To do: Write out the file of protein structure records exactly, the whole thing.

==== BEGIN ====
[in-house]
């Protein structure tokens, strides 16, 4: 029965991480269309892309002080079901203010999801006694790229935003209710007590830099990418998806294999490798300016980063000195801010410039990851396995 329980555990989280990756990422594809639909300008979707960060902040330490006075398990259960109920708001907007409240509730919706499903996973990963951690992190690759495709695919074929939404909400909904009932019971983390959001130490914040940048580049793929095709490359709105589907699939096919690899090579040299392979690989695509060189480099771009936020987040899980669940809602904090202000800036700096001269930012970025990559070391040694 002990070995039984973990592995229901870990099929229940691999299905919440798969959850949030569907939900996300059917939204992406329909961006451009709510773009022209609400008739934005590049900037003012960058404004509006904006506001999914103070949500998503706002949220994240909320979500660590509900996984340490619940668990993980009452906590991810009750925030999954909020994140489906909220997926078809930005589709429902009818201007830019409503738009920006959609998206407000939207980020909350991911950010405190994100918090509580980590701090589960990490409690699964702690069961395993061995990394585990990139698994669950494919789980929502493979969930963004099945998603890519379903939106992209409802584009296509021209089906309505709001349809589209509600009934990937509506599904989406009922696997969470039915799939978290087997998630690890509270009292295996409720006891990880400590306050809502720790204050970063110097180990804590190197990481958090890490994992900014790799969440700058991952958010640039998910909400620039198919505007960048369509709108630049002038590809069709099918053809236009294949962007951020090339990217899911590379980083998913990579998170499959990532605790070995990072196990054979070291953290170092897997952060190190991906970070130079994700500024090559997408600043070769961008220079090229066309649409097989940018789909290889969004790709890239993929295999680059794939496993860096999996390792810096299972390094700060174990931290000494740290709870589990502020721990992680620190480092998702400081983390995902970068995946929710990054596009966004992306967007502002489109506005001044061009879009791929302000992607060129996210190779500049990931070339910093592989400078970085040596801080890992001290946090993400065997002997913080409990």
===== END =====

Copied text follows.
[in-house]
């Protein structure tokens, strides 16, 4: 029965991480269309892309002080079901203010999801006694790229935003209710007590830099990418998806294999490798300016980063000195801010410039990851396995 329980555990989280990756990422594809639909300008979707960060902040330490006075398990259960109920708001907007409240509730919706499903996973990963951690992190690759495709695919074929939404909400909904009932019971983390959001130490914040940048580049793929095709490359709105589907699939096919690899090579040299392979690989695509060189480099771009936020987040899980669940809602904090202000800036700096001269930012970025990559070391040694 002990070995039984973990592995229901870990099929229940691999299905919440798969959850949030569907939900996300059917939204992406329909961006451009709510773009022209609400008739934005590049900037003012960058404004509006904006506001999914103070949500998503706002949220994240909320979500660590509900996984340490619940668990993980009452906590991810009750925030999954909020994140489906909220997926078809930005589709429902009818201007830019409503738009920006959609998206407000939207980020909350991911950010405190994100918090509580980590701090589960990490409690699964702690069961395993061995990394585990990139698994669950494919789980929502493979969930963004099945998603890519379903939106992209409802584009296509021209089906309505709001349809589209509600009934990937509506599904989406009922696997969470039915799939978290087997998630690890509270009292295996409720006891990880400590306050809502720790204050970063110097180990804590190197990481958090890490994992900014790799969440700058991952958010640039998910909400620039198919505007960048369509709108630049002038590809069709099918053809236009294949962007951020090339990217899911590379980083998913990579998170499959990532605790070995990072196990054979070291953290170092897997952060190190991906970070130079994700500024090559997408600043070769961008220079090229066309649409097989940018789909290889969004790709890239993929295999680059794939496993860096999996390792810096299972390094700060174990931290000494740290709870589990502020721990992680620190480092998702400081983390995902970068995946929710990054596009966004992306967007502002489109506005001044061009879009791929302000992607060129996210190779500049990931070339910093592989400078970085040596801080890992001290946090993400065997002997913080409990």